One way to make sure you are being clear-eyed about this crisis is to scan the environment. Get as much information as you can from external sources. The Conference Board, for example, has put out 3 scenarios which assume a base case, a bad case and a worse case. Even though these are hard to swallow, it’s important to be ruthlessly honest and fact-based when you are trying to plan for an evolving future.  

2.  Ask “what if” questions. Once you begin to come to terms with the macro environment, start asking “what if questions” for your business. Questions you should ask include: 

  • What if most of our customers pay in 90 days or more rather than 30 days? 
  • What if I or one of my key executives get sick and is out of work for two weeks or longer?
  • What if we can’t get the parts we need because of delays in the supply chain? 
  • What if revenue goes to 0 for the rest of the year?  

Brainstorm with your leaders and other members of your team to get a long list of questions you should ask yourselves. Encourage your team to ask questions that seem absurd. In the current crisis many unpredictable things have already happened and there are more on the way. Asking your team to be expansive in their thinking will help you capture a majority of the possible outcomes. 

3. Run a sensitivity analysis. Once you list out a set of scenarios for your business, including a worst case, create a budget that takes into account these different cases. Review the model with your CFO or VP of Finance and look at your biggest cost drivers. Change them in the spreadsheet so you can see what changing one element does to your entire budget. It’s important for you as the leader to get informed at a detailed level what might happen to your business in each of these environments. 

Your team also needs to understand the implications of these potential outcomes. I’ve observed that even now some employees in the startups I work with are still thinking about business from their perspective of a month ago. They are, for example, talking about continuing the process with a potential new hire who is now not critical, or advocating for the purchase of an expensive software program which is a “nice to have,” but not a “need to have.” 

As a leader, the more clear you are on the details of what the most important things are and what tradeoffs your business needs to survive, the more clearly you can communicate that to your team to help them make good decisions. Also, having this information helps you adapt more quickly as circumstances unfold. 

4. Think about the upside. Maybe one of the only bright spots in this situation is that in crisis, there is opportunity. You may have developed a product that can’t be used for its original purpose but now has a different use case. Or you may have developed some technology for your internal infrastructure that is suddenly very valuable. Explore all of this. One of my clients decided to convene a war room to specifically ask “What will we do with what we’ve built if we can’t continue this business?” They came up with several possibilities that they are now exploring.

It’s not pleasant to think about what might go wrong, but it’s important to anticipate various outcomes so you can start planning for an uncertain future while executing intelligently today.

This article was written by Alisa Cohn and published on Forbes.com

How Orangetheory Has Built a Devoted Following in a Crowded Boutique Fitness Market

From left: Jerome Kern, Ellen Latham, and David Long, co-founders of Orangetheory Fitness.
SCOTT MCINTYRE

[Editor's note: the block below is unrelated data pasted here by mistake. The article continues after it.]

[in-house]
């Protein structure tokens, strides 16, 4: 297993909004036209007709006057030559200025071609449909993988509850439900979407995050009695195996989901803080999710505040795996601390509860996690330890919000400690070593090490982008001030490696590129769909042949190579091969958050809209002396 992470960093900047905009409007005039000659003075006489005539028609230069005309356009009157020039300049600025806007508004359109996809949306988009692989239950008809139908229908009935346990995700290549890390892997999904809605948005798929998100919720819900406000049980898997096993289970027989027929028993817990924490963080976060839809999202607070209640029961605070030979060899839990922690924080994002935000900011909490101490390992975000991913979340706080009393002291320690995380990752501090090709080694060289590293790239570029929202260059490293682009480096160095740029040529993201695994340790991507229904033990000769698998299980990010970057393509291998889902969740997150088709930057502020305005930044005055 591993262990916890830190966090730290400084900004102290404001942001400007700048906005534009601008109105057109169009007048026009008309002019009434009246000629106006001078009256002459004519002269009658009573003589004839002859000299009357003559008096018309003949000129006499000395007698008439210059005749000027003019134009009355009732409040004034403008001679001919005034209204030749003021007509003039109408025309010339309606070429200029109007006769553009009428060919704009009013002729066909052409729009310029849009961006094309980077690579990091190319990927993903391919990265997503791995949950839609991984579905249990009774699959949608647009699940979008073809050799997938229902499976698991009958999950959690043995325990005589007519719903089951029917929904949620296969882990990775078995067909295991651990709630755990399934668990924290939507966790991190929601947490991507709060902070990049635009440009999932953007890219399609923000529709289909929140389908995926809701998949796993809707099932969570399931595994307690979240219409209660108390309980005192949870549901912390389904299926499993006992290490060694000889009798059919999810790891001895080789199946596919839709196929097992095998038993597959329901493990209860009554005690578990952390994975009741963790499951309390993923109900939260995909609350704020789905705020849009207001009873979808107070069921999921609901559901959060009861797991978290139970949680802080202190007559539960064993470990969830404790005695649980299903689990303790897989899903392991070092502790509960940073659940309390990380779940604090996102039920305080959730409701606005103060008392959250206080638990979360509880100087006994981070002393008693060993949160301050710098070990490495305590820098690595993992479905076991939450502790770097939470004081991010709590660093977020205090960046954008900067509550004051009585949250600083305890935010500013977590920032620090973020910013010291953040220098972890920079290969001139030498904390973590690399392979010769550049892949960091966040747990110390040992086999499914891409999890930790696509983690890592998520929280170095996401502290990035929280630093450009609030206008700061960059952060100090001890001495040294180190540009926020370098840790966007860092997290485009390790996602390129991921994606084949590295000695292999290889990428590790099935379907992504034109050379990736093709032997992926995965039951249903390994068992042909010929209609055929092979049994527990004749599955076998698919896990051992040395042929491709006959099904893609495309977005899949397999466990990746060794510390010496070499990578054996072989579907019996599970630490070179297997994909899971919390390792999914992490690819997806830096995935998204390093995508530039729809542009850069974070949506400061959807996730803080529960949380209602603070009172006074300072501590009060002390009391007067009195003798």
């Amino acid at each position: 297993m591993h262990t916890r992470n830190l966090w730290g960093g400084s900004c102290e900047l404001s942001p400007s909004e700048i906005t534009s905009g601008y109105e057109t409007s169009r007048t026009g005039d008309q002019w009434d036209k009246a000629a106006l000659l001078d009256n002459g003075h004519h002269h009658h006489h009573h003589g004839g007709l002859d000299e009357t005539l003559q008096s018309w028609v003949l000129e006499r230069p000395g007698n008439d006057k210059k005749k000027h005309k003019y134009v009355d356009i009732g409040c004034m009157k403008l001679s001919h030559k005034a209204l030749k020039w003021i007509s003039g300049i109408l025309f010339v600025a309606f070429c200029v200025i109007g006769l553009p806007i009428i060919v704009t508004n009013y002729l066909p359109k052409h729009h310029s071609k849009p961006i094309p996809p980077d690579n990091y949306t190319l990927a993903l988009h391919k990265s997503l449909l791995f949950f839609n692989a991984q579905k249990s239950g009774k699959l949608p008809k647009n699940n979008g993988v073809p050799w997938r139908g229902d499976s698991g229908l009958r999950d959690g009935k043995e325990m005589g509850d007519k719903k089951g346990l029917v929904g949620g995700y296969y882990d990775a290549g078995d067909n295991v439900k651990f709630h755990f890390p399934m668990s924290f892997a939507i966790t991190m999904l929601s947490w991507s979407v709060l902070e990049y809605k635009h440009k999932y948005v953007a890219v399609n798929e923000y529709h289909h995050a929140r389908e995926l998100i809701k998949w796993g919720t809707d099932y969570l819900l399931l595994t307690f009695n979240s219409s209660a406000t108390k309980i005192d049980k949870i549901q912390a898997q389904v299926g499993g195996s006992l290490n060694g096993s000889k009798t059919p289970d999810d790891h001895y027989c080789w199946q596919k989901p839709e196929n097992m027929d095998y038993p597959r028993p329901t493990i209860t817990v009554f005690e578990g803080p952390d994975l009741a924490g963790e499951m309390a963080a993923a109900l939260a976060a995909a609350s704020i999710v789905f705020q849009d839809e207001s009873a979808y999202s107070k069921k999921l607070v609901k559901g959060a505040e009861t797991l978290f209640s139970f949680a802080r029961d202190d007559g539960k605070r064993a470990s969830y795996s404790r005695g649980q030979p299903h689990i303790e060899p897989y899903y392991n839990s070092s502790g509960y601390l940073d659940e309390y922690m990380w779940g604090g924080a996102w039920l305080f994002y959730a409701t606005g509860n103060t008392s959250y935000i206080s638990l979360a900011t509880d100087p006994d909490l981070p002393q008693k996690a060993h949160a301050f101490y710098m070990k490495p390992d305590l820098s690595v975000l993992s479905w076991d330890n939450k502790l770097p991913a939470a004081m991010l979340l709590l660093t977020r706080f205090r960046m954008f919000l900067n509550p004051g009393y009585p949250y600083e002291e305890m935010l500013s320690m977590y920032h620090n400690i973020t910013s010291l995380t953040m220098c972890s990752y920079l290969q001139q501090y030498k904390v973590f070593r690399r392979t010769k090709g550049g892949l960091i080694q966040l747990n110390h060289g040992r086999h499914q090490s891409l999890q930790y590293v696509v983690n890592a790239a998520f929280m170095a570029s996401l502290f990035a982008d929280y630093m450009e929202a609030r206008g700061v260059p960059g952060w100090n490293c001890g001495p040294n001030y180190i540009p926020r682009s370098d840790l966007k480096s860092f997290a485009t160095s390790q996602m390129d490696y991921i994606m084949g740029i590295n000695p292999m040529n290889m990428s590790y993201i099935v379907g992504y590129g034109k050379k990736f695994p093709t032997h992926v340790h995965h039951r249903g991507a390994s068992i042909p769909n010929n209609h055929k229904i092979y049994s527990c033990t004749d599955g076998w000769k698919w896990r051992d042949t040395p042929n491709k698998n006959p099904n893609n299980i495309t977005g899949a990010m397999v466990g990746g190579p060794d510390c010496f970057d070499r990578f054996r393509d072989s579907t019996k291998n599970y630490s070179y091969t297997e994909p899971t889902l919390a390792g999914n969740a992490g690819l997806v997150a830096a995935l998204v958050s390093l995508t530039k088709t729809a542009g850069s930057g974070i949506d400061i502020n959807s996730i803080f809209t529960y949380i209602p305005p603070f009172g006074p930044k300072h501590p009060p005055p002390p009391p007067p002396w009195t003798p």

When Ellen Latham lost her job managing a Miami spa in 2000, she was a single mother to a 9-year-old and terrified she wouldn’t find work. She used her background in physical education to make ends meet, eventually turning her at-home Pilates class into Orangetheory Fitness, a fast-growing exercise brand that in 2018 booked $180 million in revenue. 

Latham founded her Boca Raton, Florida-based company in 2010 with franchise-industry veterans David Long and Jerome Kern. They started with the premise that customers might experience better results if they were more attuned with how their individual bodies respond to exercise. The company achieves this with the help of wearables that track exercisers’ heart rates, inclines, speeds, and calories burned. The “orange” in Orangetheory refers to the “orange zone”–that is, a period of time in which a person’s heart beats at optimal efficiency. Ideally, customers should aim to spend at least 12 minutes in this zone during each 60-minute coach-led fitness class.

After hitting this point, a person’s body will work harder later to recover oxygen lost during exercise, which can accelerate the metabolism and help burn calories, says Latham. People don’t keep coming back to the gym for its orange motif, she says. “They are coming back because they get results from their workouts.”

And that’s led to significant growth for the boutique fitness brand. Indeed, in the last year, Orangetheory added 219 franchise locations and one corporate-owned studio across the U.S and India, bringing the company’s global tally to more than 1,300 franchise locations. It has also built a cult-like following among members–with some devotees getting tattoos of the company’s logo, notes Latham. Meanwhile, its two-year revenue totals shot up 341 percent since 2016, helping Orangetheory hit No. 35 on the 2020 Inc. 5000 Series: Florida list, a ranking of the fastest-growing private companies in the state.

While the company can credit much of its past success to helping customers understand their orange zones–and cultivating a community of superfans–its future success has everything to do with being able to deliver a fuller picture of customers’ health.

Part of that strategy rests in Orangetheory’s use of wearables. While the company started out simply strapping heart-rate monitors to people’s chests, in recent years it has begun selling the technology. Though customers can still borrow devices during class time, they can pick between four different versions of proprietary wearable devices. The gadgets cost as much as $129 and may be worn around the chest, wrist, or arm.